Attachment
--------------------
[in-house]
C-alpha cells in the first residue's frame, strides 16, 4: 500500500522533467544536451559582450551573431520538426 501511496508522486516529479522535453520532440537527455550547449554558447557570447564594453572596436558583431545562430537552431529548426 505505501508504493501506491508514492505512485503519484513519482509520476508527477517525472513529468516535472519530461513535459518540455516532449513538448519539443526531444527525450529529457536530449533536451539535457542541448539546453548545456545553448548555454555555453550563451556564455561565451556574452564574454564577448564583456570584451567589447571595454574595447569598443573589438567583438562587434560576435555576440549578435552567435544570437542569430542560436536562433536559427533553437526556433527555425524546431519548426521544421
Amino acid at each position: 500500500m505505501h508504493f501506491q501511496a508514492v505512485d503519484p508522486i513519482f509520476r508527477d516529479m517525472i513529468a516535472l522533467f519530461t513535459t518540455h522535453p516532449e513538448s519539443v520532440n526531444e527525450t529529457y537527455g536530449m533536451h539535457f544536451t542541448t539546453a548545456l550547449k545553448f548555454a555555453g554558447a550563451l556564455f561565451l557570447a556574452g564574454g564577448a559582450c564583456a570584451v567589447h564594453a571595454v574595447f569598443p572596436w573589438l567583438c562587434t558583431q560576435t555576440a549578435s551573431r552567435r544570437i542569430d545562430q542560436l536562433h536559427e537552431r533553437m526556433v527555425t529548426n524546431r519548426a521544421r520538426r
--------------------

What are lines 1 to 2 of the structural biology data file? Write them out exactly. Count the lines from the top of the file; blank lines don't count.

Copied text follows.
[in-house]
C-alpha cells in the first residue's frame, strides 16, 4: 500500500522533467544536451559582450551573431520538426 501511496508522486516529479522535453520532440537527455550547449554558447557570447564594453572596436558583431545562430537552431529548426 505505501508504493501506491508514492505512485503519484513519482509520476508527477517525472513529468516535472519530461513535459518540455516532449513538448519539443526531444527525450529529457536530449533536451539535457542541448539546453548545456545553448548555454555555453550563451556564455561565451556574452564574454564577448564583456570584451567589447571595454574595447569598443573589438567583438562587434560576435555576440549578435552567435544570437542569430542560436536562433536559427533553437526556433527555425524546431519548426521544421